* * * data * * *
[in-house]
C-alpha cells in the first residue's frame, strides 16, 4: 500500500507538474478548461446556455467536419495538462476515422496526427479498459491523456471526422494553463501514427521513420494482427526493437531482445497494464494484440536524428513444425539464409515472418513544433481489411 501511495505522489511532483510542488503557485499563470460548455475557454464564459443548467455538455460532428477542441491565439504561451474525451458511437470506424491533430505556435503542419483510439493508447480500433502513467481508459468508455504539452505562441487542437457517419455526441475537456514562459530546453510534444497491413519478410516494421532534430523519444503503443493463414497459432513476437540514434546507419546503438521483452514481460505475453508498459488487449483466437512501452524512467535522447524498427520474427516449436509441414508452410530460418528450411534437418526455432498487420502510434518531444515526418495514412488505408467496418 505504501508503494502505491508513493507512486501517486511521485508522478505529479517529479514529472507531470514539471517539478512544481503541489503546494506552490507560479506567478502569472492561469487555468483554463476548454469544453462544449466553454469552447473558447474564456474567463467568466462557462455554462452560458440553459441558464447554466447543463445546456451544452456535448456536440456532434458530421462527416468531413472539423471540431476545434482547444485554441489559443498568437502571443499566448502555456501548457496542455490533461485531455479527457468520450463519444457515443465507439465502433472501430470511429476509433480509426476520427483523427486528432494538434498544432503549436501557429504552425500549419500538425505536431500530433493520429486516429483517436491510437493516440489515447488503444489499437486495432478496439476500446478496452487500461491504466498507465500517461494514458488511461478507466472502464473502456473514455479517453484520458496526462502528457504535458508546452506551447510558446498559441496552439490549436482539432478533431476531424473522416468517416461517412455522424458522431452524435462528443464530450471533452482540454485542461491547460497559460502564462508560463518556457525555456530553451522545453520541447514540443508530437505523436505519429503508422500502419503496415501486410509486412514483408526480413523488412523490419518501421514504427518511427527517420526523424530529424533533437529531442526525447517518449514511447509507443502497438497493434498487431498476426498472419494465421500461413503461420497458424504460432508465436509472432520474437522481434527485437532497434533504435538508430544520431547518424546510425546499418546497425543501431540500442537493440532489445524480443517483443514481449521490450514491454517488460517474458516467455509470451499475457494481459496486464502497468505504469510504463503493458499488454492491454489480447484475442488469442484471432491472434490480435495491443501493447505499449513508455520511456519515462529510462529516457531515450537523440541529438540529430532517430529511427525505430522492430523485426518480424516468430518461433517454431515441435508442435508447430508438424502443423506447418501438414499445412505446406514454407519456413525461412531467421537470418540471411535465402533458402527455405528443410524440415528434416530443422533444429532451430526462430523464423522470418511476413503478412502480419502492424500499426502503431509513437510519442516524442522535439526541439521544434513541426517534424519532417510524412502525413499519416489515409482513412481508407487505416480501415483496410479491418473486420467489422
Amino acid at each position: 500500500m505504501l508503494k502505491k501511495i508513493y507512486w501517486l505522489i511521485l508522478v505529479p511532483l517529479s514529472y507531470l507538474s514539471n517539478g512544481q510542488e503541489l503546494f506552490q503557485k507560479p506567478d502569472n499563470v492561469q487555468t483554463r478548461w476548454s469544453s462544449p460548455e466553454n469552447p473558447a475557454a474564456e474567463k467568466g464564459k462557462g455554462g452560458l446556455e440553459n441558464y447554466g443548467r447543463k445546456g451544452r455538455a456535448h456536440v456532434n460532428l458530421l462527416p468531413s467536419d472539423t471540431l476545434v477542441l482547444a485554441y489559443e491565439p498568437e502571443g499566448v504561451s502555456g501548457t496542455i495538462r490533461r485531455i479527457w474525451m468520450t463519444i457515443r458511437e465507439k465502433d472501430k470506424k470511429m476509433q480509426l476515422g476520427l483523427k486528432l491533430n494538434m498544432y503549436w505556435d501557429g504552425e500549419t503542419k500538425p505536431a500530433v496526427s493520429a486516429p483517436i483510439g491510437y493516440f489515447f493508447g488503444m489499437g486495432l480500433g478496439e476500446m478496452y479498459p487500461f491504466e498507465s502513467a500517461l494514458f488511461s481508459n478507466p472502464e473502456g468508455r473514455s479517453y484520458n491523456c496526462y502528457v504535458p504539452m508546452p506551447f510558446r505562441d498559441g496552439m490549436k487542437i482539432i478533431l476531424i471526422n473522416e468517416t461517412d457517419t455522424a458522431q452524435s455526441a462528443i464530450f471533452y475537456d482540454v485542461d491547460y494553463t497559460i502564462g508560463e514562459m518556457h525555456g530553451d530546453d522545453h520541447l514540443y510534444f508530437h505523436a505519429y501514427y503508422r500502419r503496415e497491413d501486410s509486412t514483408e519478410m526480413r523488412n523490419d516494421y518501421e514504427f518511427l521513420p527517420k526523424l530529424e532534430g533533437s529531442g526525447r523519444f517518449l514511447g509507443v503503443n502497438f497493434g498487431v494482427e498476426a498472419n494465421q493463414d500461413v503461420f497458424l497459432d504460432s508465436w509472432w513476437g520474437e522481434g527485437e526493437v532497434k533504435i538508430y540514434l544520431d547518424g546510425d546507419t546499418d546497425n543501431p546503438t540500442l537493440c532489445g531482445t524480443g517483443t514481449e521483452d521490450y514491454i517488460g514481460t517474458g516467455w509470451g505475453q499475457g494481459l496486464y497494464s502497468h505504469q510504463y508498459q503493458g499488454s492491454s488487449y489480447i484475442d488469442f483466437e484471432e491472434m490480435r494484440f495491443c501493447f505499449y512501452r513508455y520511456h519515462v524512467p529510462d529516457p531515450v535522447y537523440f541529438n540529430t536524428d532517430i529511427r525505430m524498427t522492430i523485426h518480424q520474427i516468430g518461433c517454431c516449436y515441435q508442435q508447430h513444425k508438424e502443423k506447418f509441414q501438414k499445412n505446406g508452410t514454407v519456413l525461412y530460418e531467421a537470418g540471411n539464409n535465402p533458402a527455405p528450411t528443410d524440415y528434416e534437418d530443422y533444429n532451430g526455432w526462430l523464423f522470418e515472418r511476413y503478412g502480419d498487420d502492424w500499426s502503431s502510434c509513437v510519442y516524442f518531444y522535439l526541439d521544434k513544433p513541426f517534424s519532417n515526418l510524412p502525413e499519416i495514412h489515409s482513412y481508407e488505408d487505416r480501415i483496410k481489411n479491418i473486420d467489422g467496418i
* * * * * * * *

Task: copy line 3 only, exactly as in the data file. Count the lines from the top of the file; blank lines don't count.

Amino acid at each position: 500500500m505504501l508503494k502505491k501511495i508513493y507512486w501517486l505522489i511521485l508522478v505529479p511532483l517529479s514529472y507531470l507538474s514539471n517539478g512544481q510542488e503541489l503546494f506552490q503557485k507560479p506567478d502569472n499563470v492561469q487555468t483554463r478548461w476548454s469544453s462544449p460548455e466553454n469552447p473558447a475557454a474564456e474567463k467568466g464564459k462557462g455554462g452560458l446556455e440553459n441558464y447554466g443548467r447543463k445546456g451544452r455538455a456535448h456536440v456532434n460532428l458530421l462527416p468531413s467536419d472539423t471540431l476545434v477542441l482547444a485554441y489559443e491565439p498568437e502571443g499566448v504561451s502555456g501548457t496542455i495538462r490533461r485531455i479527457w474525451m468520450t463519444i457515443r458511437e465507439k465502433d472501430k470506424k470511429m476509433q480509426l476515422g476520427l483523427k486528432l491533430n494538434m498544432y503549436w505556435d501557429g504552425e500549419t503542419k500538425p505536431a500530433v496526427s493520429a486516429p483517436i483510439g491510437y493516440f489515447f493508447g488503444m489499437g486495432l480500433g478496439e476500446m478496452y479498459p487500461f491504466e498507465s502513467a500517461l494514458f488511461s481508459n478507466p472502464e473502456g468508455r473514455s479517453y484520458n491523456c496526462y502528457v504535458p504539452m508546452p506551447f510558446r505562441d498559441g496552439m490549436k487542437i482539432i478533431l476531424i471526422n473522416e468517416t461517412d457517419t455522424a458522431q452524435s455526441a462528443i464530450f471533452y475537456d482540454v485542461d491547460y494553463t497559460i502564462g508560463e514562459m518556457h525555456g530553451d530546453d522545453h520541447l514540443y510534444f508530437h505523436a505519429y501514427y503508422r500502419r503496415e497491413d501486410s509486412t514483408e519478410m526480413r523488412n523490419d516494421y518501421e514504427f518511427l521513420p527517420k526523424l530529424e532534430g533533437s529531442g526525447r523519444f517518449l514511447g509507443v503503443n502497438f497493434g498487431v494482427e498476426a498472419n494465421q493463414d500461413v503461420f497458424l497459432d504460432s508465436w509472432w513476437g520474437e522481434g527485437e526493437v532497434k533504435i538508430y540514434l544520431d547518424g546510425d546507419t546499418d546497425n543501431p546503438t540500442l537493440c532489445g531482445t524480443g517483443t514481449e521483452d521490450y514491454i517488460g514481460t517474458g516467455w509470451g505475453q499475457g494481459l496486464y497494464s502497468h505504469q510504463y508498459q503493458g499488454s492491454s488487449y489480447i484475442d488469442f483466437e484471432e491472434m490480435r494484440f495491443c501493447f505499449y512501452r513508455y520511456h519515462v524512467p529510462d529516457p531515450v535522447y537523440f541529438n540529430t536524428d532517430i529511427r525505430m524498427t522492430i523485426h518480424q520474427i516468430g518461433c517454431c516449436y515441435q508442435q508447430h513444425k508438424e502443423k506447418f509441414q501438414k499445412n505446406g508452410t514454407v519456413l525461412y530460418e531467421a537470418g540471411n539464409n535465402p533458402a527455405p528450411t528443410d524440415y528434416e534437418d530443422y533444429n532451430g526455432w526462430l523464423f522470418e515472418r511476413y503478412g502480419d498487420d502492424w500499426s502503431s502510434c509513437v510519442y516524442f518531444y522535439l526541439d521544434k513544433p513541426f517534424s519532417n515526418l510524412p502525413e499519416i495514412h489515409s482513412y481508407e488505408d487505416r480501415i483496410k481489411n479491418i473486420d467489422g467496418i